- Epic Rocking: "Isn't It a Pity (version one)" (7:10), "Out of the Blue" (11:14), "I Remember Jeep" (8:07). "Hear Me Lord", at 5:46, just misses the cutoff for this trope.
- Face on the Cover: George sitting amongst garden gnomes.
- God-Is-Love Songs: "My Sweet Lord", "What Is Life", and "Hear Me Lord" all have Harrison thank higher powers.
- Grief Song: "All Things Must Pass" where Harrison concludes that all things in life have to pass, but this just means that one should move on.
- Improv: Harrison gave the backing musicians free reign to change arrangements on their own - a fine idea given how much talent he was surrounded with. The third record consists of nothing but short improvised jams.
- Interfaith Smoothie: The backing vocals of "My Sweet Lord" transition effortlessly from chanting "Hallelujah" to chanting "Hare Krishna" and eventually become a Vedic prayer to Vishnu.
- Loudness War: The 2001 remaster (though an arguably even more annoying aspect is the horrible EQ treatment).
- Miniscule Rocking: "It's Johnny's Birthday" doesn't even reach fifty seconds.
- Mood Whiplash: The somber, sobering "Beware of Darkness" is followed by the peppy harmonica strains of "Apple Scruffs."
- Our Gnomes Are Weirder: Harrison is surrounded by four garden gnomes on the album cover, a symbol for The Beatles.
- Pep-Talk Song: "Behind That Locked Door" has the narrator urging the song's subject to stop being sad and to share "the love you are blessed with" with the world. Harrison later said that the lyrics were aimed at Bob Dylan, encouraging him to open back up as a songwriter following his motorcycle crash.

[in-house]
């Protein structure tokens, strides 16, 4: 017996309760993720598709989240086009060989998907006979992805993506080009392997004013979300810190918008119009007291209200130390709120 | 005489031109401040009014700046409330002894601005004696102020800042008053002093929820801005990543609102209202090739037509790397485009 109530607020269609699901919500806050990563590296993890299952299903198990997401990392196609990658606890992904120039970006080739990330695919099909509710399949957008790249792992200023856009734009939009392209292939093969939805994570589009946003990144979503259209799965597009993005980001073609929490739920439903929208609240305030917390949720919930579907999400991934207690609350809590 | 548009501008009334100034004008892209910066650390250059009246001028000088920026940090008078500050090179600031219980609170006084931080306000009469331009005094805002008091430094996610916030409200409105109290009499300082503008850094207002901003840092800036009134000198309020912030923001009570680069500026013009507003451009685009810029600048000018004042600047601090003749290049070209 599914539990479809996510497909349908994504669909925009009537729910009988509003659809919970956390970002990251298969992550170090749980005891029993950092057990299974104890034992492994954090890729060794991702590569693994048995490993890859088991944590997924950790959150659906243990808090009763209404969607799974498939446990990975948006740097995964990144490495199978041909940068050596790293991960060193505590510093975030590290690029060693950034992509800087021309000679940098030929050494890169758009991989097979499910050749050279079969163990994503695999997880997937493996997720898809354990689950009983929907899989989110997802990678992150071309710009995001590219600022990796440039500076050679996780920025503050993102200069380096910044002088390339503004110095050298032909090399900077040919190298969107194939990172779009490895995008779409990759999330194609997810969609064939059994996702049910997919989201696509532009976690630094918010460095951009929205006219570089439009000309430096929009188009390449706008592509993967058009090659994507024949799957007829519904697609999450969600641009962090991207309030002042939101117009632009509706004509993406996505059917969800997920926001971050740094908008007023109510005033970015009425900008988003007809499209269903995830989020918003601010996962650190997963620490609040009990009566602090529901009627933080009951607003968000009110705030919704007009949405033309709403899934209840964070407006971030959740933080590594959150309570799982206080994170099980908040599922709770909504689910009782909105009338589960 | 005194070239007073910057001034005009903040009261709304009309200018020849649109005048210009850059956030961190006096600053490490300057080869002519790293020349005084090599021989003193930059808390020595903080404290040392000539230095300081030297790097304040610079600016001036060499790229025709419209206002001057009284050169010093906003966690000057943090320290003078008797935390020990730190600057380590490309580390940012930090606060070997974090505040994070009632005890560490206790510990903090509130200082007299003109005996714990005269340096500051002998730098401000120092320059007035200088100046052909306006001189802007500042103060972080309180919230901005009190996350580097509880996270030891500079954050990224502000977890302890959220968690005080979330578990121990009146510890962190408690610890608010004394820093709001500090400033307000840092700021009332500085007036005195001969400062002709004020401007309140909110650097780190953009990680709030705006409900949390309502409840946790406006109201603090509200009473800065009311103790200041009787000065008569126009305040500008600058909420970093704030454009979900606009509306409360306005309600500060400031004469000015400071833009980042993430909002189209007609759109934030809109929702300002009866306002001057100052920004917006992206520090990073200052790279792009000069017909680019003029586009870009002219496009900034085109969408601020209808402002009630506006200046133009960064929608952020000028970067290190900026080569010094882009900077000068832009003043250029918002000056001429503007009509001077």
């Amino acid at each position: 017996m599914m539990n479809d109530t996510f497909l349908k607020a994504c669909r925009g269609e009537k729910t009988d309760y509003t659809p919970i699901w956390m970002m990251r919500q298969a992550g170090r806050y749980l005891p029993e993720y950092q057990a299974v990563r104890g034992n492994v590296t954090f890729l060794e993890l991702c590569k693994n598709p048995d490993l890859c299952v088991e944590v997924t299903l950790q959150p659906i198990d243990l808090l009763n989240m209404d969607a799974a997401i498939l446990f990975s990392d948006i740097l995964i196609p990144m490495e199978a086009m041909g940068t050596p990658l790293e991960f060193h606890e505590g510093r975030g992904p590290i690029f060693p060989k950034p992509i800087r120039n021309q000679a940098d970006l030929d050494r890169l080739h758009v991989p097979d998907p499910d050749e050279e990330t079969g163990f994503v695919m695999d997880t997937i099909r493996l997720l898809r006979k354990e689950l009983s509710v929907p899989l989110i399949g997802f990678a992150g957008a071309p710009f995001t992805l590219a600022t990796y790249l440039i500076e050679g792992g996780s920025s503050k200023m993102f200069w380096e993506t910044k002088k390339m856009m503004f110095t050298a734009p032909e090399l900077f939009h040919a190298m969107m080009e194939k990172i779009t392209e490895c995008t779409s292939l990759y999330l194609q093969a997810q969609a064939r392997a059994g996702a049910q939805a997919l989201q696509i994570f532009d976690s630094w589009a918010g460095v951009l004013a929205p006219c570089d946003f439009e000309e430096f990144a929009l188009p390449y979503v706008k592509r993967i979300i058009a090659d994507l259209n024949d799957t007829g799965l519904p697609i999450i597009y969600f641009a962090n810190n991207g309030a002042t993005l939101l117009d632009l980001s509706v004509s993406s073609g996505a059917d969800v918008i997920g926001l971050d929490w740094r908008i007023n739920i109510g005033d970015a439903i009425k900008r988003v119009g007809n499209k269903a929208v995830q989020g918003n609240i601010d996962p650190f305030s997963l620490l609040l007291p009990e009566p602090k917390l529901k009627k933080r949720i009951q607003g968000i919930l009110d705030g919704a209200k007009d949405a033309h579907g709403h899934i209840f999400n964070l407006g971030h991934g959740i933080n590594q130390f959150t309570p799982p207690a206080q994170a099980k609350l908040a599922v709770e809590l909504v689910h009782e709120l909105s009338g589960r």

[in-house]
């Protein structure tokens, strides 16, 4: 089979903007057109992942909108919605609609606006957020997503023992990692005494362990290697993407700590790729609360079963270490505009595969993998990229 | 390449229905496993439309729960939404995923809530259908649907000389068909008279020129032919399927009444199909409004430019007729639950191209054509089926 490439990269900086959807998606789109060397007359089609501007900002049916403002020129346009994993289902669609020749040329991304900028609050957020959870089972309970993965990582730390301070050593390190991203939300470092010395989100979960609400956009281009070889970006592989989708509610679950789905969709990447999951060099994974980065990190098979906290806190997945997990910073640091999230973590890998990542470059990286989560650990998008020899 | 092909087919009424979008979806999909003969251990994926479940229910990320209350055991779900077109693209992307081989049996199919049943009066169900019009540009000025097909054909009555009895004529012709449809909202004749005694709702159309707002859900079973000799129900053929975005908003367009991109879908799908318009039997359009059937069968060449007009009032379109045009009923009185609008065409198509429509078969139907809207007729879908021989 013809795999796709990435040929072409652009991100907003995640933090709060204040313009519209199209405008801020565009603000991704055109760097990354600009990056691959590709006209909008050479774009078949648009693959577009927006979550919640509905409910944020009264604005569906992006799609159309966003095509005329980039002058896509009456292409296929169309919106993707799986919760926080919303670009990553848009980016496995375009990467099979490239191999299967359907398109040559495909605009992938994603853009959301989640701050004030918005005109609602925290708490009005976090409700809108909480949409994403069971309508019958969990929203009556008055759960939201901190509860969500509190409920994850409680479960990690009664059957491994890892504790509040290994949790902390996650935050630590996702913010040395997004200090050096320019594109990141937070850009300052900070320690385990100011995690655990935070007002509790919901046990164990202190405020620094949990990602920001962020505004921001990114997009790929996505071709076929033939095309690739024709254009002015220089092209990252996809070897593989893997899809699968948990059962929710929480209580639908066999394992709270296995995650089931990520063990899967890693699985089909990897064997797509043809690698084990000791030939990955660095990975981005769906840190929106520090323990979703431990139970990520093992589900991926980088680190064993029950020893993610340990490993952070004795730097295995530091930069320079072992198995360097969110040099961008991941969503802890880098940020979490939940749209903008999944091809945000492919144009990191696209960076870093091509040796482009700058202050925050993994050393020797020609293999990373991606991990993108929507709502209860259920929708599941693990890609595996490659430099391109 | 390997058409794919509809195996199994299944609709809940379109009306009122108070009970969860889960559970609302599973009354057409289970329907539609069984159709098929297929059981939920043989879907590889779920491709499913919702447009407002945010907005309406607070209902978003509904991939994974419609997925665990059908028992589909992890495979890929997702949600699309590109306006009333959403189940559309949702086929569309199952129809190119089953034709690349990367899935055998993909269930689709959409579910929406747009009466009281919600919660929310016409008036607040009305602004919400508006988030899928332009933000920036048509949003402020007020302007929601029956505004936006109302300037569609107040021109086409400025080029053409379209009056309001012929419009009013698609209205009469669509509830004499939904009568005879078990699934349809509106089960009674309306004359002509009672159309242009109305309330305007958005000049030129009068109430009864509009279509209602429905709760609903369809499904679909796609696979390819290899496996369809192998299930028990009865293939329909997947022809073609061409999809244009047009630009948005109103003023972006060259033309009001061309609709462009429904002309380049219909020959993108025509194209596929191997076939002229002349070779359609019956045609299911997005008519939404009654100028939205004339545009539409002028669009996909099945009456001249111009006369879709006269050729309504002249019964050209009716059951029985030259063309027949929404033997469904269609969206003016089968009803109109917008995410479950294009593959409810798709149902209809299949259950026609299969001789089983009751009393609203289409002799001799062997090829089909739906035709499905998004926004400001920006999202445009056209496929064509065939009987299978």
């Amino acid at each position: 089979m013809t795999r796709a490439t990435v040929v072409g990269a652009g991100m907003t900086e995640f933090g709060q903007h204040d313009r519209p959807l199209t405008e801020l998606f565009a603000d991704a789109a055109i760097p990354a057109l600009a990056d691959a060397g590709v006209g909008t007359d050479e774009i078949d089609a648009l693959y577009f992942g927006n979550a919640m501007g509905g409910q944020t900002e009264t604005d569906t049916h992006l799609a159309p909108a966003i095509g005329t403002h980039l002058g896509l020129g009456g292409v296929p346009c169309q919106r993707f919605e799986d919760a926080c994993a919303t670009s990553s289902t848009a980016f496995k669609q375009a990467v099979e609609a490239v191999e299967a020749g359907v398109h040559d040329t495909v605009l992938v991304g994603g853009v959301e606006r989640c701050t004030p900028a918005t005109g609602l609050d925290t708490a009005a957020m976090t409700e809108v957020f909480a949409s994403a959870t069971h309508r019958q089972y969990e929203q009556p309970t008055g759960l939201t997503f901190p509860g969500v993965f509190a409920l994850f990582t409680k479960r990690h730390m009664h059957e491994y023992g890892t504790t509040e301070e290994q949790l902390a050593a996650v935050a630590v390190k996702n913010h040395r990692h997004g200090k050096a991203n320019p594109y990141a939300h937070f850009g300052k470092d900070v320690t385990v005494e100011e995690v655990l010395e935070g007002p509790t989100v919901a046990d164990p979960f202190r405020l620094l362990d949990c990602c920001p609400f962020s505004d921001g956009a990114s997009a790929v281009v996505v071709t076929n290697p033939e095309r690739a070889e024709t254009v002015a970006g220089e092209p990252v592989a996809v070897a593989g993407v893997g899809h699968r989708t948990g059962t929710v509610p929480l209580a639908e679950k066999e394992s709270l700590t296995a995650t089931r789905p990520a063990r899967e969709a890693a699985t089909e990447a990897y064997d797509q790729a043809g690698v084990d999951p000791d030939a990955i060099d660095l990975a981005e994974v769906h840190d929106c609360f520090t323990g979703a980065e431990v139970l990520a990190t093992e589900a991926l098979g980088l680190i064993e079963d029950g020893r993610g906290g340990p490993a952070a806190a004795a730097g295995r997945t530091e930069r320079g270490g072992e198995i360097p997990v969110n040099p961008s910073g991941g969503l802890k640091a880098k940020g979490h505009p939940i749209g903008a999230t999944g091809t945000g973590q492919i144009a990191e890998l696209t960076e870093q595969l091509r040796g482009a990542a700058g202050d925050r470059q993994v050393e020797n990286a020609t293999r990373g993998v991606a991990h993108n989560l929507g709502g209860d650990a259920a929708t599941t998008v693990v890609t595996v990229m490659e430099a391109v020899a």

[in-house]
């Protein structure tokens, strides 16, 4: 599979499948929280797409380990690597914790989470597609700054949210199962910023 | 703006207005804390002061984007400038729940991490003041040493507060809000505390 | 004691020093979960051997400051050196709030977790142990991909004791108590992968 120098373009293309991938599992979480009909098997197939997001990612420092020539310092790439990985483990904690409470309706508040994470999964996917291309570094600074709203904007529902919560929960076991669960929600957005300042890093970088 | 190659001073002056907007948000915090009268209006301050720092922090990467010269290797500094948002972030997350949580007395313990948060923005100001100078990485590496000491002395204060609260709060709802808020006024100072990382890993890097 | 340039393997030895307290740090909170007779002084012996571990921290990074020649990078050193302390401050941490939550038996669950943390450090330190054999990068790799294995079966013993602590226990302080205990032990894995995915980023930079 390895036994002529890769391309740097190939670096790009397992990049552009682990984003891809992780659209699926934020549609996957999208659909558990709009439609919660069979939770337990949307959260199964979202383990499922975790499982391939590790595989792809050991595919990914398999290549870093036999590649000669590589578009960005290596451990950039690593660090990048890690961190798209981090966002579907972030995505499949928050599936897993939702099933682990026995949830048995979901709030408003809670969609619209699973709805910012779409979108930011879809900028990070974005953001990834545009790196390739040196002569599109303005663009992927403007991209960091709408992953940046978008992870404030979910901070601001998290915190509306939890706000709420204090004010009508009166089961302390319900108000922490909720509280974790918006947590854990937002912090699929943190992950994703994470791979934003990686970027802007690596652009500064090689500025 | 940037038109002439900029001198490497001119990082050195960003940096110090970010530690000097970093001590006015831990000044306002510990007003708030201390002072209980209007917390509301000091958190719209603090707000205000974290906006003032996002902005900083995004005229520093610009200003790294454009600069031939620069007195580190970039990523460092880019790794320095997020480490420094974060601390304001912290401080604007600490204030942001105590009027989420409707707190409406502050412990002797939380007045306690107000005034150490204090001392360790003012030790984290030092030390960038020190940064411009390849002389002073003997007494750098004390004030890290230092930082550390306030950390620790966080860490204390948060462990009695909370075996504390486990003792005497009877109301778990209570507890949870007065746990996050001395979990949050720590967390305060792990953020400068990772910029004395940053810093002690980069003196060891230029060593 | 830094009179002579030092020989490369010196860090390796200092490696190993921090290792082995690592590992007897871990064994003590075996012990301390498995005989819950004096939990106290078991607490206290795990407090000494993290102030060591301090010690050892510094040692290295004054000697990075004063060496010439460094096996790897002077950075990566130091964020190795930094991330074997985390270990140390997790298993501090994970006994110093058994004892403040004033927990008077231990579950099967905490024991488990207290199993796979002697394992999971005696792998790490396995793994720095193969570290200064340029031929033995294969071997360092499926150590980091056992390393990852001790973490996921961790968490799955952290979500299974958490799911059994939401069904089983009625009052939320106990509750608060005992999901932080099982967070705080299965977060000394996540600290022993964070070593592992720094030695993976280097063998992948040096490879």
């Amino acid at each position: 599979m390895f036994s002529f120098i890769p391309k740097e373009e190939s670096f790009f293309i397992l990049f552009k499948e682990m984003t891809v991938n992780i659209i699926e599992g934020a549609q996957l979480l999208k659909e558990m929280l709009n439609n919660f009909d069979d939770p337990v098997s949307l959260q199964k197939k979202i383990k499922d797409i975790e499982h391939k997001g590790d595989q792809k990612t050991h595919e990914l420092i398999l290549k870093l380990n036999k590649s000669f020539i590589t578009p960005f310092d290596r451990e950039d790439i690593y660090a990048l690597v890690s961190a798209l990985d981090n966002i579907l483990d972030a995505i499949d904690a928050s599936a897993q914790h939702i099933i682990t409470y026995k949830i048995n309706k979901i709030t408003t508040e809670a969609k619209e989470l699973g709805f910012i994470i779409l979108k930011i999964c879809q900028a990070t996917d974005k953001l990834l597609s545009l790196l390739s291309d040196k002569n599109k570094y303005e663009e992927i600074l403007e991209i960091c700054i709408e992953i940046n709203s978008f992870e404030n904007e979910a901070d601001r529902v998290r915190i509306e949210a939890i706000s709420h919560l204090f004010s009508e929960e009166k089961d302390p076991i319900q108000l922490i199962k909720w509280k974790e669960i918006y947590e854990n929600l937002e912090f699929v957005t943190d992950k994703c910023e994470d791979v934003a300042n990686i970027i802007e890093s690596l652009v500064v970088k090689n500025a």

- Record Producer: Phil Spector.
- Repurposed Pop Song: George wrote the majority of the album's songs when he was still with The Beatles, and made some unsuccessful attempts to convince the others to record them. "Isn't It a Pity?" dated all the way back to the Revolver sessions. They actually worked a bit on "All Things Must Pass" during the "Get Back sessions" in 1969, before dropping it. A demo of the song finally did appear on a Beatles album in 1996: The Beatles Anthology.
- Rule of Two: "Isn't It a Pity" is presented in two versions.
- Saying Sound Effects Out Loud: "Wah-Wah".
- Special Guest: As the Beatle most engaged with outside musicians, George was able to assemble quite the backing group for his big solo moment. Along with a return appearance from Ringo, Ginger Baker, Jim Gordon, and session ace Jim Keltner contributed on drums alone - not to mention temporary "Fifth Beatle" Billy Preston on keyboards, along with, Gary Wright and Gary Brooker, best buddy Eric Clapton, Peter Frampton, Dave Mason, and Harrison himself playing guitar. They also flew legendary Nashville steel guitarist Pete Drake in to help out. All the bricks Phil Spector could possibly want for a mighty wall of sound, often cramped into one studio with the entire Badfinger band along for good measure. That's not to mention the (supposed) inclusion of a pre-fame Phil Collins on congas. Also, while he doesn't appear on the album, Bob Dylan co-wrote "I'd Have You Anytime."
- The formation of Derek and the Dominos was an indirect result of the sessions for this album, as all of the band's members ended up playing on the album together.
- As was Ringo Starr's second solo album Beaucoups of Blues. Starr and steel guitarist Pete Drake hit it off during the sessions, and when Ringo mentioned an interest in doing a whole album of Country Music, Drake invited him to come to Nashville and try it. Drake ended up producing the album and assembling the musicians and songs.
- Title Track: "All Things Must Pass".